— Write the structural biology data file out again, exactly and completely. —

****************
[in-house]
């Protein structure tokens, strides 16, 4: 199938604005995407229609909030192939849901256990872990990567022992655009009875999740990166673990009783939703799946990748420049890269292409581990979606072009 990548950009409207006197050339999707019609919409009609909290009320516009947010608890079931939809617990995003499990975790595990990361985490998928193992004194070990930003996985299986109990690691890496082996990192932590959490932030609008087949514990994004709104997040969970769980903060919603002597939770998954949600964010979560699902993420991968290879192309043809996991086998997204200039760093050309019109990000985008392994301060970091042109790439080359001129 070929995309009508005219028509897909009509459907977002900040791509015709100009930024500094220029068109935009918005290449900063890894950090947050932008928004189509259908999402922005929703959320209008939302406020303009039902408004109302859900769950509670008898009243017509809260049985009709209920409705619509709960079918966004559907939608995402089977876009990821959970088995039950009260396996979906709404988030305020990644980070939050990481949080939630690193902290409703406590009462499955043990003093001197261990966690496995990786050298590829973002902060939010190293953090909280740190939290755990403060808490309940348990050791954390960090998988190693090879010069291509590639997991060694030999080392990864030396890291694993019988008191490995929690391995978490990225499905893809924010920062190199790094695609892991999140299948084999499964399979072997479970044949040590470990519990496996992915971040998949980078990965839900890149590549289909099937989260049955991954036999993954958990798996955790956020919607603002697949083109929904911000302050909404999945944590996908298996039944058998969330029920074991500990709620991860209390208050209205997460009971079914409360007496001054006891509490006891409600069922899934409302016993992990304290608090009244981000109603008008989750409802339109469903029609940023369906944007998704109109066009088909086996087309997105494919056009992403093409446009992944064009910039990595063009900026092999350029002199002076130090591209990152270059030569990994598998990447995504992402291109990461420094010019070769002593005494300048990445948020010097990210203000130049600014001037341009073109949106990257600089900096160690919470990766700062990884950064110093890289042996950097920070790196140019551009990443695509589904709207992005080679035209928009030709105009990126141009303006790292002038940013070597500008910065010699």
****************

[in-house]
């Protein structure tokens, strides 16, 4: 199938604005995407229609909030192939849901256990872990990567022992655009009875999740990166673990009783939703799946990748420049890269292409581990979606072009 990548950009409207006197050339999707019609919409009609909290009320516009947010608890079931939809617990995003499990975790595990990361985490998928193992004194070990930003996985299986109990690691890496082996990192932590959490932030609008087949514990994004709104997040969970769980903060919603002597939770998954949600964010979560699902993420991968290879192309043809996991086998997204200039760093050309019109990000985008392994301060970091042109790439080359001129 070929995309009508005219028509897909009509459907977002900040791509015709100009930024500094220029068109935009918005290449900063890894950090947050932008928004189509259908999402922005929703959320209008939302406020303009039902408004109302859900769950509670008898009243017509809260049985009709209920409705619509709960079918966004559907939608995402089977876009990821959970088995039950009260396996979906709404988030305020990644980070939050990481949080939630690193902290409703406590009462499955043990003093001197261990966690496995990786050298590829973002902060939010190293953090909280740190939290755990403060808490309940348990050791954390960090998988190693090879010069291509590639997991060694030999080392990864030396890291694993019988008191490995929690391995978490990225499905893809924010920062190199790094695609892991999140299948084999499964399979072997479970044949040590470990519990496996992915971040998949980078990965839900890149590549289909099937989260049955991954036999993954958990798996955790956020919607603002697949083109929904911000302050909404999945944590996908298996039944058998969330029920074991500990709620991860209390208050209205997460009971079914409360007496001054006891509490006891409600069922899934409302016993992990304290608090009244981000109603008008989750409802339109469903029609940023369906944007998704109109066009088909086996087309997105494919056009992403093409446009992944064009910039990595063009900026092999350029002199002076130090591209990152270059030569990994598998990447995504992402291109990461420094010019070769002593005494300048990445948020010097990210203000130049600014001037341009073109949106990257600089900096160690919470990766700062990884950064110093890289042996950097920070790196140019551009990443695509589904709207992005080679035209928009030709105009990126141009303006790292002038940013070597500008910065010699």